On Iran, all of the above
What did the world see as Iran celebrated the 31st anniversary of its Islamic revolution on Thursday? A hollowed-out regime that is better at repressing its own people than at governing, and that after three decades of fervent belief has reached a cynical middle age.
The Iranian regime's success in intimidating demonstrators was a show of strength, but only superficially. A Lebanese Shiite friend reported last week that the Iranians were spinning rumors that there would be a bloodbath in Tehran, in hopes of frightening off Thursday's protesters. That's hardly a signal of stability and confidence.
"It's the Enron of governments," says Karim Sadjadpour of the Carnegie Endowment for International Peace. "If Iran were a stock, nobody would buy shares in it."
But saying something is unsustainable isn't the same as knowing when it will collapse, as we discovered with the financial bubble. That's the tricky problem with Iran: It's a safe bet this regime will eventually break down, but the process could take years, even as Iran pushes toward nuclear-weapons capability. If you want an example of how long a hollowed-out, repressive regime can last, just look at the Soviet Union.
The Obama administration has been struggling with the Iran conundrum -- looking at the range of policy options and, in effect, checking the box that says "all of the above." I think this is the right approach -- a mix of what President Obama warned last week would be "a significant regime of sanctions," coupled with a continuing invitation to talks.
White House officials argue that their strategy of engagement has been a form of pressure, and the evidence supports them. Compared with a year ago, Iran is far more divided internally; it has lost much of its legitimacy within the Muslim world, with the regional balance of power tipping the other way for the first time in years; and it is more isolated internationally, no longer able to count on Russia as a reliable patron.
Obama's outstretched hand makes sense because it subverts Iran's best propaganda weapon. Without the Great Satan to blame, the Iranians have been accident-prone. Recall the diplomats' admonition: "Never interrupt your enemy when he is making a mistake." That argues for a continued open door to Iran.
The Iranians are well-known in the Middle East for placing multiple bets. This opportunistic approach offers a useful model for Obama: In dealing with Tehran, the United States should place a series of different wagers -- betting on Iranian democracy in the long run, even as we urge President Mahmoud Ahmadinejad to make a deal on the nuclear issue.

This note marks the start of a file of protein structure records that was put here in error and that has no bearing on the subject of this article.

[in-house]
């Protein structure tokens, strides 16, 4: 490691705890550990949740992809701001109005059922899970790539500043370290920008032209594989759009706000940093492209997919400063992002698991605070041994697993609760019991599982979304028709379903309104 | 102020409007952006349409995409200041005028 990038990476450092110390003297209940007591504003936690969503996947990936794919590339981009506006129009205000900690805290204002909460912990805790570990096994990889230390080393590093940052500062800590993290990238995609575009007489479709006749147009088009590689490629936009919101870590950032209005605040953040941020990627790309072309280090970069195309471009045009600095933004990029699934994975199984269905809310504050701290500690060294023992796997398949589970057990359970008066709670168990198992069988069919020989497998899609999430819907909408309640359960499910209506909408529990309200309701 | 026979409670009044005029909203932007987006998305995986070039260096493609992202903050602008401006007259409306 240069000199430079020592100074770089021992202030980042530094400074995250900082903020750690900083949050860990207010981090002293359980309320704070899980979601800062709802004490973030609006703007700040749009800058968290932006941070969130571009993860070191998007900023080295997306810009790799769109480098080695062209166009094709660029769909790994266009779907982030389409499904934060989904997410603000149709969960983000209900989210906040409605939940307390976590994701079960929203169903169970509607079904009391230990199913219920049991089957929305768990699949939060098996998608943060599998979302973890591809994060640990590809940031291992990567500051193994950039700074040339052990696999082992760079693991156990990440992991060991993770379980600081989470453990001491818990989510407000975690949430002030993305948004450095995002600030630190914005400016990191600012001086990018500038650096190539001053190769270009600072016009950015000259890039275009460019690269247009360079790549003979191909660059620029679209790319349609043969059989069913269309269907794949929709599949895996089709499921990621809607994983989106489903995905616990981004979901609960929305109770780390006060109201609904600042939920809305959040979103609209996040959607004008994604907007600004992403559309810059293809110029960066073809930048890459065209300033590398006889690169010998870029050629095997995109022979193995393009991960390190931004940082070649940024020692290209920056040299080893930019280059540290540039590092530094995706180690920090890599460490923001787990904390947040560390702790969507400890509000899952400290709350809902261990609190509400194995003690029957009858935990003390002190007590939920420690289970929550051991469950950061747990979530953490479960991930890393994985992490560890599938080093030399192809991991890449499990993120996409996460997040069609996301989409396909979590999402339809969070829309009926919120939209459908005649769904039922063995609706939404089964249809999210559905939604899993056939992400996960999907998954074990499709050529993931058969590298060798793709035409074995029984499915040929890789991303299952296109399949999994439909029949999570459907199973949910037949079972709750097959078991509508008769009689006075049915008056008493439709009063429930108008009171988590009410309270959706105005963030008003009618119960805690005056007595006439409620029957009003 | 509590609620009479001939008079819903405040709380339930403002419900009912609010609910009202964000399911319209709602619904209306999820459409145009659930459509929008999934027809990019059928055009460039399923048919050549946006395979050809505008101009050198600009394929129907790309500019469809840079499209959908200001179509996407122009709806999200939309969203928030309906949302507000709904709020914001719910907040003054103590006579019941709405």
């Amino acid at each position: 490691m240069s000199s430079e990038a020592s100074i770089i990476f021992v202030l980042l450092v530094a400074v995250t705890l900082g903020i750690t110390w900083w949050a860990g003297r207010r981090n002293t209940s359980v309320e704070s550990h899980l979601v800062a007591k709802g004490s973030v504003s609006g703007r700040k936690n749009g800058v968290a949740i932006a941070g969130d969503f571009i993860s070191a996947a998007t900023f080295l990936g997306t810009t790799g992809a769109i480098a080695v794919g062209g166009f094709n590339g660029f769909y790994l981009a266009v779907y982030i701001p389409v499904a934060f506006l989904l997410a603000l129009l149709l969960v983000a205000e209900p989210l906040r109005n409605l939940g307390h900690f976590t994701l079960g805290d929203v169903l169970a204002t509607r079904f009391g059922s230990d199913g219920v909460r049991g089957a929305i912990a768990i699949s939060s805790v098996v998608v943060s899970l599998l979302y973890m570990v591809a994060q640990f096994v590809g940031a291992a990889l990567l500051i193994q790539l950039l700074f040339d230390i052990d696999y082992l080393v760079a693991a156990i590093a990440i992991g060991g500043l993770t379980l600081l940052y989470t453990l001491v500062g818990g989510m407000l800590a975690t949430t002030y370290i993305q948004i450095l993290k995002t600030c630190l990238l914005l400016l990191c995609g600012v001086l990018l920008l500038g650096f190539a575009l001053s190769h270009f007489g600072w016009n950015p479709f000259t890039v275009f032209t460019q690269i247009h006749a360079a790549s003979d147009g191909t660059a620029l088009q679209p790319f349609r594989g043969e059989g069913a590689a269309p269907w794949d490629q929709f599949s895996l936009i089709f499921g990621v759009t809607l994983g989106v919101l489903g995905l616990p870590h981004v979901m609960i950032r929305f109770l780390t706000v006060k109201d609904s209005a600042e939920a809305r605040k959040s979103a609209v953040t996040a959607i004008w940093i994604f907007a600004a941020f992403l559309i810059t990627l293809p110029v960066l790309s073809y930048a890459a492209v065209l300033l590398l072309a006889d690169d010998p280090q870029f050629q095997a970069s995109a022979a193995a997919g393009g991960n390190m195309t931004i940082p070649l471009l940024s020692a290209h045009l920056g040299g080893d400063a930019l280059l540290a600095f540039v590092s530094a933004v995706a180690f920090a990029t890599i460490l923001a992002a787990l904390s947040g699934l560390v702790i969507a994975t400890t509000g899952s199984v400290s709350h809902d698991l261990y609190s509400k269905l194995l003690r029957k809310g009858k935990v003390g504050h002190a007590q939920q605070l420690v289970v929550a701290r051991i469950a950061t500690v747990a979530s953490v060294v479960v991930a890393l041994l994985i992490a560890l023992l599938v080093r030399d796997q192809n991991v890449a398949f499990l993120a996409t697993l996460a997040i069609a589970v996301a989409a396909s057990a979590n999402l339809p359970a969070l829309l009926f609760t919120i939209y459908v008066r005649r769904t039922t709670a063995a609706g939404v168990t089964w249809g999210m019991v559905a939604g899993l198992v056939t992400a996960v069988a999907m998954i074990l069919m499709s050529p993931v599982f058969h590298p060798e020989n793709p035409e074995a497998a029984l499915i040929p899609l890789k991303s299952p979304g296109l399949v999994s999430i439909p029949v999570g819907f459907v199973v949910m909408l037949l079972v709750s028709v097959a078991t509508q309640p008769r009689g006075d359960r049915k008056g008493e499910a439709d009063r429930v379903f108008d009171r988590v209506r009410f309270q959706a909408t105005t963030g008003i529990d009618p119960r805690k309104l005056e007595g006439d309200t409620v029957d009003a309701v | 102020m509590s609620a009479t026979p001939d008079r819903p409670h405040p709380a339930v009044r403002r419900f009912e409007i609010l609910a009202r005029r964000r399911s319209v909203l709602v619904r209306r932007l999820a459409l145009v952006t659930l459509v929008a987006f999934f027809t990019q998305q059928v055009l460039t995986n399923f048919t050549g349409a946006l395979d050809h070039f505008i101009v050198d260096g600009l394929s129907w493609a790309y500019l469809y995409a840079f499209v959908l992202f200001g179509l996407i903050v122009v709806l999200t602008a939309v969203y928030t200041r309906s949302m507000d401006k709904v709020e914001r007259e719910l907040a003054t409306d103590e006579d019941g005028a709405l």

In thinking about Iran, it's useful to recall how Washington dealt with the empty vessel that was the Soviet Union. To encourage its eventual crackup, the United States adopted a mix of diplomacy and sanctions; it spoke out about human rights violations, but it never stopped trying to negotiate arms control agreements. Even as it engaged the Russians, it consistently criticized communist rule.
U.S. policy toward the Soviets had one additional noteworthy feature, especially during the Reagan years, and that was its stress on combating Moscow's covert action network. Wherever the Soviets tried to meddle during the 1980s, the United States was there, too. Nicaragua, Cambodia, Angola -- they were small campaigns, but they sent a message. Perhaps we're seeing a bit of that pushback now against Iran, in Lebanon, Yemen, Iraq and Afghanistan.
The Iranians aren't stupid. They read the American press, so they see the stories (as in last week's Post) speculating that a covert program of sabotage by the West may be causing technical problems for the Iranian nuclear program. They understand, too, that the scale of any such sabotage thus far has been limited; the West could make it much more difficult for Iran to continue spinning its centrifuges and assembling highly enriched uranium for a bomb.
The Iranians doubtless also read about America's push to complete a new weapon known as a "massive ordnance penetrator," a 30,000-pound "bunker-buster" bomb that's said to be capable of penetrating 60 feet of concrete. The program was accelerated last October, and the bomb is scheduled to be ready by late this year.
Meanwhile, that nice Mr. Obama assures Tehran: "If you want to accept the kinds of agreements with the international community that lead you down a path of being a member of good standing, then we welcome you." In speaking to a disoriented Iran that is celebrating an exhausted revolution, that's a good mix of policy.